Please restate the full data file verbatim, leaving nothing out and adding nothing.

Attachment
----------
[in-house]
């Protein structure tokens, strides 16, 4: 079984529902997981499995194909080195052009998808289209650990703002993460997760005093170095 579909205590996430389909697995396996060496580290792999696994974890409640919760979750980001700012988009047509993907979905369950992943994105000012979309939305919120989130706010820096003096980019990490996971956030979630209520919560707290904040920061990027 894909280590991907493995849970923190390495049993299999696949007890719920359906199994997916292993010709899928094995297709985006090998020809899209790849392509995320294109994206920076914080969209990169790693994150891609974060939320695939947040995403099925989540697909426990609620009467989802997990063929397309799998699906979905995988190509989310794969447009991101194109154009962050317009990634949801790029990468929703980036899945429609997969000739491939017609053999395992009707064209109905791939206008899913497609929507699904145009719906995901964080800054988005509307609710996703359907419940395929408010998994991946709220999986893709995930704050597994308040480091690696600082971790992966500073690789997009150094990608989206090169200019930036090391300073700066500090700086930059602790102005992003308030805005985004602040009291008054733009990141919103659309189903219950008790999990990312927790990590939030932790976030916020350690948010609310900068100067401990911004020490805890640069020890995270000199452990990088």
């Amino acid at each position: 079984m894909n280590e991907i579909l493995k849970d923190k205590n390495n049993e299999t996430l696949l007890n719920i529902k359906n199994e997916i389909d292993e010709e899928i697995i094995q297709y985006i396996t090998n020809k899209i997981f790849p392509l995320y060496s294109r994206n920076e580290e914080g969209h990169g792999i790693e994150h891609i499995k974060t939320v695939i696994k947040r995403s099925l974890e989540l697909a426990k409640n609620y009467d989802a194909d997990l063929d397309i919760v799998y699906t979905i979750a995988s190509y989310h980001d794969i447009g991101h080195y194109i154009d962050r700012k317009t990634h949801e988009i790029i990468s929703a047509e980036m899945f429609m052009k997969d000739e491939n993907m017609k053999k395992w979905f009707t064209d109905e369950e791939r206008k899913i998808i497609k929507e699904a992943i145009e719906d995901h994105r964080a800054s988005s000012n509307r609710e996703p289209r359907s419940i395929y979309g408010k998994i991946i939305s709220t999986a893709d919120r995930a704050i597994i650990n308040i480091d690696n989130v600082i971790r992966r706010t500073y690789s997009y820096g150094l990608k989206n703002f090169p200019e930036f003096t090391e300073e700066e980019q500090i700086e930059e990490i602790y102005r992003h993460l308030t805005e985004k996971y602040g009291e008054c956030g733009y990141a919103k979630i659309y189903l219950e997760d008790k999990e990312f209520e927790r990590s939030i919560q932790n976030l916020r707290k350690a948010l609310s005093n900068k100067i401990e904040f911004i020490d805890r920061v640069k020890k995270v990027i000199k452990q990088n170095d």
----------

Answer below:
[in-house]
């Protein structure tokens, strides 16, 4: 079984529902997981499995194909080195052009998808289209650990703002993460997760005093170095 579909205590996430389909697995396996060496580290792999696994974890409640919760979750980001700012988009047509993907979905369950992943994105000012979309939305919120989130706010820096003096980019990490996971956030979630209520919560707290904040920061990027 894909280590991907493995849970923190390495049993299999696949007890719920359906199994997916292993010709899928094995297709985006090998020809899209790849392509995320294109994206920076914080969209990169790693994150891609974060939320695939947040995403099925989540697909426990609620009467989802997990063929397309799998699906979905995988190509989310794969447009991101194109154009962050317009990634949801790029990468929703980036899945429609997969000739491939017609053999395992009707064209109905791939206008899913497609929507699904145009719906995901964080800054988005509307609710996703359907419940395929408010998994991946709220999986893709995930704050597994308040480091690696600082971790992966500073690789997009150094990608989206090169200019930036090391300073700066500090700086930059602790102005992003308030805005985004602040009291008054733009990141919103659309189903219950008790999990990312927790990590939030932790976030916020350690948010609310900068100067401990911004020490805890640069020890995270000199452990990088």
């Amino acid at each position: 079984m894909n280590e991907i579909l493995k849970d923190k205590n390495n049993e299999t996430l696949l007890n719920i529902k359906n199994e997916i389909d292993e010709e899928i697995i094995q297709y985006i396996t090998n020809k899209i997981f790849p392509l995320y060496s294109r994206n920076e580290e914080g969209h990169g792999i790693e994150h891609i499995k974060t939320v695939i696994k947040r995403s099925l974890e989540l697909a426990k409640n609620y009467d989802a194909d997990l063929d397309i919760v799998y699906t979905i979750a995988s190509y989310h980001d794969i447009g991101h080195y194109i154009d962050r700012k317009t990634h949801e988009i790029i990468s929703a047509e980036m899945f429609m052009k997969d000739e491939n993907m017609k053999k395992w979905f009707t064209d109905e369950e791939r206008k899913i998808i497609k929507e699904a992943i145009e719906d995901h994105r964080a800054s988005s000012n509307r609710e996703p289209r359907s419940i395929y979309g408010k998994i991946i939305s709220t999986a893709d919120r995930a704050i597994i650990n308040i480091d690696n989130v600082i971790r992966r706010t500073y690789s997009y820096g150094l990608k989206n703002f090169p200019e930036f003096t090391e300073e700066e980019q500090i700086e930059e990490i602790y102005r992003h993460l308030t805005e985004k996971y602040g009291e008054c956030g733009y990141a919103k979630i659309y189903l219950e997760d008790k999990e990312f209520e927790r990590s939030i919560q932790n976030l916020r707290k350690a948010l609310s005093n900068k100067i401990e904040f911004i020490d805890r920061v640069k020890k995270v990027i000199k452990q990088n170095d």